If you like Celtic Woman, you know that they've only released a few studio albums, and you might be looking for some other artists who sound like Celtic Woman in one way or another. Check out these CDs by other Celtic women; you might just find a new favorite!
If you like the sisterhood aspect of Celtic Woman, you might like the traditional Irish band Cherish the Ladies, who were Irish music's first all-female group. Cherish the Ladies remain unabashedly proud that they are as talented and as capable as their male counterparts, and this album is a fantastic showcase of their excellent musicianship, as well as lead singer Heidi Talbot's stunning vocals.
If you like it when Celtic Woman tackle traditional Irish songs, you might like this 2008 release from contemporary Irish band Solas. The songs they play are traditional or tradition-inspired, except for the occasional fun twist on a modern song (in this case, Rickie Lee Jones's "Sailor Song"). This album is the premiere album for Solas's new vocalist, Mairead Phelan, who could give any one of the Celtic Woman gals a run for their money.
If you like Celtic Woman's explorations of their Celtic roots, you might like this album from Celtic-Canadian songstress Loreena McKennitt. To find and create the songs for this album, McKennitt traveled the world and visited with people from many different Celtic and pre-Celtic cultures. The result is simply beautiful, with a heavy dose of the ethereal sounds that McKennitt is known for.
If you like Celtic Woman's lush vocal harmonies, you might like this greatest hits album from Irish trad-pop group The Corrs. It's a family group, and the vocals are mainly handled by the three sisters, Andrea, Caroline, and Sharon. There's something special about sisters singing together; they always seem to find the most beautiful harmonies. This album is a fair bit poppier than other albums on this list (though it does still have lots of trad elements), so if the straight-up Irish stuff isn't your favorite, this might be the right choice for you.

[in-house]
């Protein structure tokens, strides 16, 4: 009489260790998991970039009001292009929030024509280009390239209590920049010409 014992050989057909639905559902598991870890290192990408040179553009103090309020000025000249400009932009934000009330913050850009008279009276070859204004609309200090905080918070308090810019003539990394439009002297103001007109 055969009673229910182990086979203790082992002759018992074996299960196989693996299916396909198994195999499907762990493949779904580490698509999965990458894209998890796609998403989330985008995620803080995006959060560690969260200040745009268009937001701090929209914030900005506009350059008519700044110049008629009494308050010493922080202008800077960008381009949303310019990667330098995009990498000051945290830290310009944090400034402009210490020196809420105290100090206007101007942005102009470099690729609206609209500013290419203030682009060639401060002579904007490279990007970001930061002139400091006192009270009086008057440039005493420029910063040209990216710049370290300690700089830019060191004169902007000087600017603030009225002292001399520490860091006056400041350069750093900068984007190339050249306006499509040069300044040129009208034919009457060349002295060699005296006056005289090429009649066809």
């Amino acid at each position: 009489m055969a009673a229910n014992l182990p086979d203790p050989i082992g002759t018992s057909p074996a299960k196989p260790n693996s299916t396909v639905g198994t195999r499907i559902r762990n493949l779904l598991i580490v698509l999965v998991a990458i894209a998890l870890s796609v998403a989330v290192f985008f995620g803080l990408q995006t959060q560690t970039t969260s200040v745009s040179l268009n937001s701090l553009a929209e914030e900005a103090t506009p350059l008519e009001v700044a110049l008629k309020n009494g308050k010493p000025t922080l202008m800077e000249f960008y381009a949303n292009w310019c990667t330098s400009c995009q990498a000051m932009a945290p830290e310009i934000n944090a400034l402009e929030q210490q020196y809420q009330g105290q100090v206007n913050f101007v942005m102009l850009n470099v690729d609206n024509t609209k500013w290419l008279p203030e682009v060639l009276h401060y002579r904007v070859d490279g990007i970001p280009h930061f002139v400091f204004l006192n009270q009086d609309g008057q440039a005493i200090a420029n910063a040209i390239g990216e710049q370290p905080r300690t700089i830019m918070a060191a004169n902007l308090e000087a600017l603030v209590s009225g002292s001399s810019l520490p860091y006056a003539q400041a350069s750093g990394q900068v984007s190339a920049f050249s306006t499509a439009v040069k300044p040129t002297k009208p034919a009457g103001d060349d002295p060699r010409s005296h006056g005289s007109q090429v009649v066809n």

If you like Celtic Woman's intense, somber ballads, you might like this album from Irish singer Karan Casey, who has one of the most beautiful voices you'll ever hear. There are a few upbeat numbers on Ships in the Forest, but for the most part it's achingly sad, and equally sweet. The sparse instrumentation will be appealing to those who aren't huge fans of fiddles or accordions.
If you like Celtic Woman's version of the song "Orinoco Flow," you might like the original song, written and performed by Celtic/New Age artist Enya. Watermark was the album that broke Enya onto the world stage, and she has remained one of Ireland's most popular exports ever since.
If you like Celtic Woman's contemporary take on traditional sounds, you might like Moya Brennan's edgy, forward-thinking Irish music sound. She's less exotic than Enya (who happens to be her sister), and bases her explorations fairly tightly around the sound of each song. The results are very modern and chic, but deeply rooted in Celtic traditions.
If you like Celtic Woman's classically-trained vocal sounds, you'll like the vocal group Anuna. Best known for their work on the original Riverdance, this elegant choir actually gave a couple of the Celtic Woman members their professional starts. They combine traditional Irish songs with a classical aesthetic, and achieve an extremely refined sound.
If you like Celtic Woman Orla Fallon's mellow vocals, you'll like Muireann Nic Amhlaoibh's rich contralto and her take on this beautiful collection of ballads. And don't be afraid - her name is relatively pronounceable, if you know how: MWEE-rin nik OWL-eeve.
If you like Celtic Woman Mairead Nesbitt's fiery fiddling, you might also like the driving fiddle of Natalie MacMaster. MacMaster is actually from Cape Breton, Canada, a province with amazing Celtic history. MacMaster is of Scottish heritage, not Irish, but the styles are very similar. If you like Celtic fiddling in general, you'll have a hard time resisting this album's charms. On a random side-note, MacMaster bears a striking (though totally coincidental) resemblance to the anonymous curly-haired woman on the Celtic Woman album cover.